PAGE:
Mom and I discussed a few more fears and put them to rest by acknowledging them (gotta get them out of the closet!) and then debunking them. Tim Ferriss calls this fear setting.
We also discussed what would happen if she didn’t learn to swim. That was an option too, right? She could just let go of it. She admitted that she’d be disappointed in herself if she didn’t try; if she just gave up. (For anyone wondering where my resilience comes from, see?! It’s in my DNA. Both sides!)
I had to do this when deciding to commit to my book, and it took a few days of journaling to get through it. All the worst-case scenarios, I got them out and put them on paper. What was the likelihood of them happening? In most cases, zero. In the highly unlikely case of them coming true, I was able to come up with solutions with how to deal with it. What a powerful exercise to use, and I’m so glad I did.
My mom never got around to calling the Atlantic Club. One month later, she was sitting on her beloved front porch, facing her beautiful and lovingly tended garden. Her irises, lilies, and hydrangeas were happily blooming. A gentle salty ocean breeze blew softly as she slumped, having suffered a massive stroke from which she never recovered. My tiny little bird, she never did learn how to swim. Two and a half years later, it still makes me cry.
Don’t die with your music still in you ~ Wayner Dyer
When I considered my 50th birthday approaching this summer, my mom’s swimming lessons came to mind. I have always wanted to write a book. Lemme just spit it out: there are BOOKS inside of me, plural. Fiction, non-fiction, children’s, journals, all of them. I have wanted this since I was a child. I’ve suppressed the urge fiercely. When I couldn’t help it and did write; I would burn or otherwise destroy my creations.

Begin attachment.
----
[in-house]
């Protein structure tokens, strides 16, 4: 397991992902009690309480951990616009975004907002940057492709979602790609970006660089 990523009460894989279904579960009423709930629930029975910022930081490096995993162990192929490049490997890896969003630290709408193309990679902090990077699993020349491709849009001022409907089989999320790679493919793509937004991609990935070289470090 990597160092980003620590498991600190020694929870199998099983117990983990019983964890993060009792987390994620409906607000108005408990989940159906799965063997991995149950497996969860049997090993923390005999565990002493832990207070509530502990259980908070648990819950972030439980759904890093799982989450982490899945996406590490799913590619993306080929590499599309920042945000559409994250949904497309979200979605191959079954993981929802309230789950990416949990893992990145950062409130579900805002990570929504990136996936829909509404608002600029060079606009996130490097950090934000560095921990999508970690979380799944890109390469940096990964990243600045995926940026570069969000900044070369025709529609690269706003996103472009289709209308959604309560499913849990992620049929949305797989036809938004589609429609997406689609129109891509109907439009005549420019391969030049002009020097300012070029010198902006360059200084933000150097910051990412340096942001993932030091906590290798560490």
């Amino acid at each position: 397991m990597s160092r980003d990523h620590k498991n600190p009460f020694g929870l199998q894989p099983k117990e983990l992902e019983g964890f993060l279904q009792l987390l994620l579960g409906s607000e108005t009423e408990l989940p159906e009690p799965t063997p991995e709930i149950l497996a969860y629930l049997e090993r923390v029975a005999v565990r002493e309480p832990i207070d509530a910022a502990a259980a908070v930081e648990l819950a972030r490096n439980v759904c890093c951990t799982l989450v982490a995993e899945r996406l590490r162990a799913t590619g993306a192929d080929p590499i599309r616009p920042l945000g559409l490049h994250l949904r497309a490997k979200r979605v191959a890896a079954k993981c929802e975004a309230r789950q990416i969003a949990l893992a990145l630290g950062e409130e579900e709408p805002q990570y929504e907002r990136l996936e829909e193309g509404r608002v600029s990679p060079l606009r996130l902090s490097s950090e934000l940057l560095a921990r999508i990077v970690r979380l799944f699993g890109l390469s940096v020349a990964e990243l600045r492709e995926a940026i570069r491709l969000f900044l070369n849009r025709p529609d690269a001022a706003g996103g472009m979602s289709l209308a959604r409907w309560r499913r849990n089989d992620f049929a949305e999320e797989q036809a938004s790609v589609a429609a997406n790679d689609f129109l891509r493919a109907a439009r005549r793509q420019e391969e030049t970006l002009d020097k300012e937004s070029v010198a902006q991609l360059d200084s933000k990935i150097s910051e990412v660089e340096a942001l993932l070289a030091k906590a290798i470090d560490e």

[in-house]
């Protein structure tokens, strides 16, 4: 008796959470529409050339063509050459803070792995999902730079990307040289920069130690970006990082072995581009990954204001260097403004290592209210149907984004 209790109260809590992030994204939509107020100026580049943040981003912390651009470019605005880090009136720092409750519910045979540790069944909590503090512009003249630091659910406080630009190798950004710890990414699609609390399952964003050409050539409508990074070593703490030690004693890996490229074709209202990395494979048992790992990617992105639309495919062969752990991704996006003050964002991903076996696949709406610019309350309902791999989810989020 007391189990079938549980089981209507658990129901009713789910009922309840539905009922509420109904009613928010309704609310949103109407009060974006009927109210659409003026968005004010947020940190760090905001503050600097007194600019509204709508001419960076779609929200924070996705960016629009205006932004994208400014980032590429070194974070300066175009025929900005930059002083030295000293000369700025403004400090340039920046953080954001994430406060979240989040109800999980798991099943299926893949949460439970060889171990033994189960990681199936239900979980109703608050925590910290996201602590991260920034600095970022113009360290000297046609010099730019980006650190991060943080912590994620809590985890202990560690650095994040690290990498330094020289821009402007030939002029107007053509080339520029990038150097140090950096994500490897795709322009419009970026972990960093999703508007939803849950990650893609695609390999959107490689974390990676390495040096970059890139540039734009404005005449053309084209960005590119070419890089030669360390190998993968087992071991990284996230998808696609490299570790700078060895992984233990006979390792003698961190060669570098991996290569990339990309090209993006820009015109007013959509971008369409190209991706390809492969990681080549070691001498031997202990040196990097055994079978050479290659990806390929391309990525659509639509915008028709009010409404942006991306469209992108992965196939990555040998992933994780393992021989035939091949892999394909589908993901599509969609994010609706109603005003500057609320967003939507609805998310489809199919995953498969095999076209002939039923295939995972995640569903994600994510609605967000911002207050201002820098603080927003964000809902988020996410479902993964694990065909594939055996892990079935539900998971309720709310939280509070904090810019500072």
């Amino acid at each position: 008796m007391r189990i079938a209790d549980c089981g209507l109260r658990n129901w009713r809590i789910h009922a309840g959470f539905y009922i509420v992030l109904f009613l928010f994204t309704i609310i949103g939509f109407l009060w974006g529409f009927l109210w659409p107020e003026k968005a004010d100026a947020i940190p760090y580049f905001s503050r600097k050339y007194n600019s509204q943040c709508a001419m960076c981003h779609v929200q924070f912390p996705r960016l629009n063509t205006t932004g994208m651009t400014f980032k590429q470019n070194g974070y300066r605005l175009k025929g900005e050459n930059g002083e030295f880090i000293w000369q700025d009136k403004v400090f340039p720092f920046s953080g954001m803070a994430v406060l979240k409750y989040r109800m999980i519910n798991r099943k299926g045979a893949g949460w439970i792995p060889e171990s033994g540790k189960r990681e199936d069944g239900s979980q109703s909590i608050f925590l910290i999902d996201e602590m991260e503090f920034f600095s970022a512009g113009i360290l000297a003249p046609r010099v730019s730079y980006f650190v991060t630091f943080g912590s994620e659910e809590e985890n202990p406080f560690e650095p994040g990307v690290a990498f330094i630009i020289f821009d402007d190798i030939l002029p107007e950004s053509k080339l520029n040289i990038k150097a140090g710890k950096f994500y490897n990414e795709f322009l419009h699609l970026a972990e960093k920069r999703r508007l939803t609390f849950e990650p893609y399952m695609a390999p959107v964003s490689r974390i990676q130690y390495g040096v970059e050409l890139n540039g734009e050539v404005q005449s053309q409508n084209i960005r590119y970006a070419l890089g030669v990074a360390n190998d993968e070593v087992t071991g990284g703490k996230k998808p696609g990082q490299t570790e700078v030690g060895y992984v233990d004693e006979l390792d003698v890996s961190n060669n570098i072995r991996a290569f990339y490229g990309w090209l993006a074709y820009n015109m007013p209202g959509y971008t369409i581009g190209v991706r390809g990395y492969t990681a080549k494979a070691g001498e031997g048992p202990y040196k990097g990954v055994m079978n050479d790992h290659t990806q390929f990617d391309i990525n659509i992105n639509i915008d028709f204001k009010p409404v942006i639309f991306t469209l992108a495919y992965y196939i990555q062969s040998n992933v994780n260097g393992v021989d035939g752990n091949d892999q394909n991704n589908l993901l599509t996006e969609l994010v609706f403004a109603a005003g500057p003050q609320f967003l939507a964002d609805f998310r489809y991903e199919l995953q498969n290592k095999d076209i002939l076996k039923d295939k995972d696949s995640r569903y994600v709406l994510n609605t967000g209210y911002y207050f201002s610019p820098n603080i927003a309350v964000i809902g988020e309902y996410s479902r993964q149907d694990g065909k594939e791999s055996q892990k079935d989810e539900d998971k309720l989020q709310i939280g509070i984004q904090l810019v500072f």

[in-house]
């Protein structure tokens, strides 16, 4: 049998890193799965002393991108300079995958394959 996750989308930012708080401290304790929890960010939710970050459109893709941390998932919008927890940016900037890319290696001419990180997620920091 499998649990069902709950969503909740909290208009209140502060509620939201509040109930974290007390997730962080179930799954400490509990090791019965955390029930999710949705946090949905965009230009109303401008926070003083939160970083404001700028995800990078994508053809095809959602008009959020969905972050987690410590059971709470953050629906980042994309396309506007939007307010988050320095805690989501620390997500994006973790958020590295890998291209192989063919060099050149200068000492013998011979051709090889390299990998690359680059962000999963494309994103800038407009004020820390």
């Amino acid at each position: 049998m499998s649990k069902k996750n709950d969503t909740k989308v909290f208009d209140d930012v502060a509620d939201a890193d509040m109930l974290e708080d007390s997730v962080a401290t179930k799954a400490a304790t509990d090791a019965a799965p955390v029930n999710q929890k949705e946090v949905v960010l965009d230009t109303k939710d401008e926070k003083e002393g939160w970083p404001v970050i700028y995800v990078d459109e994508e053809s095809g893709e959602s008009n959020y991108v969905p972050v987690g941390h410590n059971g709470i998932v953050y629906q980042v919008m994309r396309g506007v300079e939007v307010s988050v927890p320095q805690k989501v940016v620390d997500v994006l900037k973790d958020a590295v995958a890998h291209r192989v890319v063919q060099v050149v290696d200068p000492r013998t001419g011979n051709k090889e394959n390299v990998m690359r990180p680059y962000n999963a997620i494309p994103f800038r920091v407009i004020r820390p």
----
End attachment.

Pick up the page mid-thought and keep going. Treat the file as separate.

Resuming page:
Poppa Wayne sez:
No more. As Poppa Wayne (that’s what we call him in my house) says above, as I thought of my likely halfway point of my life, I pondered did I want to confess to Nina someday that I wished I had written a book?
I decided I didn’t want to die with my book, my BOOKS, still inside me. So I pulled all of my fears out, exposed and addressed them. The few that might come true? Oh fucking well. I vowed to write my current book, and feel I’m honoring my mother’s unfulfilled wish with that commitment.
Honor yourself and your desire
So to my reader with that book inside of her, and to YOU, my reader with whatever cherished project is hidden inside your heart, honor yourself and your desire. Take the leap. Expose and address your fears, they are never as bad as you think they will be, I promise. And if for some ridiculous reason you still think you can’t do it, let me know. Really. And I promise I will do whatever I can to be there for you and support you. That’s part of the agenda of my soul, as Neale Donald Walsch would say.
If you need help with this, please email me or comment here, and I’ll gladly share the specific questions I used for my book project.
If you found this helpful, please forward it to a friend, thank you so much for the support!
I love hearing from you! Talk soon,